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The Doberman is a German breed named after its creator, Karl Dobermann. A tax collector by profession, Mr. Dobermann must have felt a strong need to have a reliable personal protection dog by his side when making house calls. Fortunately for him, he also ran the local dog shelter.

Around 1890, he set out to create the perfect guardian breed for his requirements: A large, fearsome-looking dog who would courageously defend its owner. For this end, he crossed more aggressive breeds like the Rottweiler and the German Pinscher with large and giant breeds like the Great Dane and the English Greyhound. By mixing in the gentle Greyhound, Mr. Dobermann made his new breed calmer and more closely bonded to its handler. His efforts were a huge success, and he created a strong, intimidating and yet deeply loyal personal protector. The Doberman quickly gained recognition throughout the world.

The Labrador Retriever on the other hand was bred for vastly different purposes. Whilst its name suggests the Canadian province of Labrador as its origin, this dog comes from Newfoundland. In the 1500’s, the large, shaggy Newfoundland dogs were crossed with smaller local water dogs. The breed resulting from this mix was given the not very glorious name “Lesser Newfoundland”. However, when it came to their capabilities, there was nothing “lesser” about them: For their fishermen owners, these dogs jumped into the icy waters off the coast of Newfoundland to pull in fishing nets filled and to retrieve fish that had dropped off the hooks. Equipped with thick, water repellent coats and webbed paws, this new breed was perfectly suited for the job.

In the early 1800s, these intrepid Retrievers were brought to Poole, England, where the Earl of Malmesbury took a liking to them. He soon discovered their immense talent as Retrievers and used them in shooting sports. It was him who named them “Labrador Dogs”. The Earl’s son refined the breed until it was recognized by the English Kennel Club in 1903. In the early 1900s, American hunters and farmers started utilising the Labradors as working dogs and family companions. And in 1917, they were recognised by the American Kennel Club


Dobermans are large and elegant dogs with short coats and athletic, well-proportioned bodies. In their overall appearance, they give the impression of great speed and agility. These canine athletes are almost exclusively black – or chocolate - with clearly distinguished tan, rust, or mahogany markings. Their height at the wither ranges from 26 - 28 ins in male and from 24 - 27 ins in female individuals. That is about 66 – 72 cm for males and 61 – 68 cm for females. Their heads are narrow and elongated with no marked stop and long muzzles. Traditionally, the Dobie used to have cropped ears and docked tails – however, the practise of cropping and docking has become illegal in many countries.

Labradors are built far stockier than the sleek Doberman, especially the more compact and sturdy show line Labs. They have long, rather thick tails and pendant-shaped ears that hang down. Their short coat comes in Black, Yellow or Chocolate. Male Labs can measure 22 to 24 ins at the wither and females 22 to 23 ins. Which is 57 to 62 cm for males and 55 to 60 cm for females.


Just like Dobies, Labradors are ever ready to work and please their owners, which makes them extremely easy to train. Both dogs thrive when provided the opportunity to perform – even if that work only consists in fetching toys or in running through obedience drills. Highly intelligent dogs, they love nothing more than flexing their physical and mental muscles. Which is why lots of mental stimulation should be provided for both breeds. One possibility to keep these dogs sharp mentally is working them in the fields of obedience, tracking, guarding or gundog training. But also, regular walks in areas with lots of different smells, sights and sounds are excellent ways to provide both physical and mental stimulation for your Dobie or Lab.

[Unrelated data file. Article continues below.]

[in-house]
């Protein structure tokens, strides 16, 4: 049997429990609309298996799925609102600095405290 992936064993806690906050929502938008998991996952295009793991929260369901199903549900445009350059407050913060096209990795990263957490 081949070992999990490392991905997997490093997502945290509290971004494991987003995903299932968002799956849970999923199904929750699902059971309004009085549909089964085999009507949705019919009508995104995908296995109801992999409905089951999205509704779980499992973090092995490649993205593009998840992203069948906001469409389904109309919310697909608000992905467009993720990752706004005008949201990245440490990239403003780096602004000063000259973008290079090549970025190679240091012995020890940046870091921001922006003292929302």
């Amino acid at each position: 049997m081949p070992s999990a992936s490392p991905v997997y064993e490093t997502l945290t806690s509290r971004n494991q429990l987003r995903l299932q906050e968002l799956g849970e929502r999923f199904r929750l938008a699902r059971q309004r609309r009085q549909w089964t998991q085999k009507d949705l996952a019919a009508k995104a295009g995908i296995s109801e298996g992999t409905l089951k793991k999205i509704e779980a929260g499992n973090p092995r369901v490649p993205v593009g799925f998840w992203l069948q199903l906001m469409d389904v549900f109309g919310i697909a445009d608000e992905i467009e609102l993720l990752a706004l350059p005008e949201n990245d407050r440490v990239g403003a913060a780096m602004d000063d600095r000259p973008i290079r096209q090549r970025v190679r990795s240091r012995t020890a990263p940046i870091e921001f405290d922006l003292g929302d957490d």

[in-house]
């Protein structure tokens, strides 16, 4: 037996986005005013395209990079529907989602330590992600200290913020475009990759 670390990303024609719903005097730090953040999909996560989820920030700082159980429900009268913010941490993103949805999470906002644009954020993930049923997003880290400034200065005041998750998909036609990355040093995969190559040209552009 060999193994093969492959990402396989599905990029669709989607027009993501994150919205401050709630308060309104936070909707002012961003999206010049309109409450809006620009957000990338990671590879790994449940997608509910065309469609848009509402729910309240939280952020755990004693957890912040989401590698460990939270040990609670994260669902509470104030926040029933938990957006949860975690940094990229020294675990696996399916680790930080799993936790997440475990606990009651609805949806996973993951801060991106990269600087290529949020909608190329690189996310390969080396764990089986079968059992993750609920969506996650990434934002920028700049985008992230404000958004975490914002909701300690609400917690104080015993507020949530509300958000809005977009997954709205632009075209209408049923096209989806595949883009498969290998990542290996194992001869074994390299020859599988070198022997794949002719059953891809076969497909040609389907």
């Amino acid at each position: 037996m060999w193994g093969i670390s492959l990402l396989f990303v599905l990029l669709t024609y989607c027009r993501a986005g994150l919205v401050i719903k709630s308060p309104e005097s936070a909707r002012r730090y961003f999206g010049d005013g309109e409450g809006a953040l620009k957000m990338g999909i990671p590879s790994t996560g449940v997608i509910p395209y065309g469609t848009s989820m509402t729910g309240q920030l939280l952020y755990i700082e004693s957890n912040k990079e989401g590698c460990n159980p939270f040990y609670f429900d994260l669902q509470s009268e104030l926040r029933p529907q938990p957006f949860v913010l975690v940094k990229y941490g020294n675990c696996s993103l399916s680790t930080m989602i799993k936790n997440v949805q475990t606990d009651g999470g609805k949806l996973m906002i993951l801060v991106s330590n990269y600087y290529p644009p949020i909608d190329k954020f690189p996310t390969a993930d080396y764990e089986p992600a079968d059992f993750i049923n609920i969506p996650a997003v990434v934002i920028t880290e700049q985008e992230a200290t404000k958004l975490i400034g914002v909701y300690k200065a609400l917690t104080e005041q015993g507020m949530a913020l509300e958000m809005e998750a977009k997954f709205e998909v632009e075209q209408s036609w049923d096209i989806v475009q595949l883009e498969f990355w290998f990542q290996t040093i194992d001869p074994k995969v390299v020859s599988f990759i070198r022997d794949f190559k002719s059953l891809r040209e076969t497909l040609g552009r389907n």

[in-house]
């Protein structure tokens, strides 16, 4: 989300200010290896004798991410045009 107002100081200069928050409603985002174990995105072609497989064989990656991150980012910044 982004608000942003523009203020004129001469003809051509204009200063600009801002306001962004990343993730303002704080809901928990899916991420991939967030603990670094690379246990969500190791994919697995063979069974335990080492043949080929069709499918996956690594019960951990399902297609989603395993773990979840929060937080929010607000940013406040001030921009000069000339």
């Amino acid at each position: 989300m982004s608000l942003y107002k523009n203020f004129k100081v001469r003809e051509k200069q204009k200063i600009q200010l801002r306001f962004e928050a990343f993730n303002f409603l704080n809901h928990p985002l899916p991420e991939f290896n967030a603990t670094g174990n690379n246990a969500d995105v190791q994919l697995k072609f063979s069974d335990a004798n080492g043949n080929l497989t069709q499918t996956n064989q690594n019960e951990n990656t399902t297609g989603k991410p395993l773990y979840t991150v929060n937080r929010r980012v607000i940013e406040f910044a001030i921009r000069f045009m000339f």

In their temperament, these breeds are quite similar – active, keen and alert outside and when working, but calm and composed in the house. That said, the Labrador is the more boisterous of the two and can take some work to teach house manners as a youngster. Dobies, however, are so calm and settled indoors that they even make good apartment dogs. They are also natural guard dogs who can and will protect you and your home – whereas the Labrador can be trained to sound an alarm but should not be counted on when it comes to attacking an aggressor. Both the Doberman and the Labrador absolutely adore children, which makes them ideal companions for families. They are perfect for active owners - who love to take their dogs on outings and who want to share their home with them: These are very much people-oriented dogs who should be allowed to live with their family. Labradors are affectionate and outgoing characters - very friendly to other animals and humans, especially children. Dobies are more reserved and take longer to build up trust towards people they are unfamiliar with.


Labradors require a huge amount of daily exercise, for example vigorous walks, games of fetch, runs next to a bicycle or swims in a pool, river, or lake. The same is the case for Dobermans, even though they do not usually share the Labradors’ love for water. Both breeds should be given at least one good long run off leash per day, combined with a few other walks and play sessions throughout the day. As they both have a high prey drive, they can easily be enticed to playing with toys such as balls, Kongs, frisbees and flirt-poles.

Neither breed needs all too much grooming: Dobies do fine with one or two brushes a week with a soft bristle brush, but Labradors are quite heavy shedders and should be brushed daily, especially during shedding season in spring and autumn.

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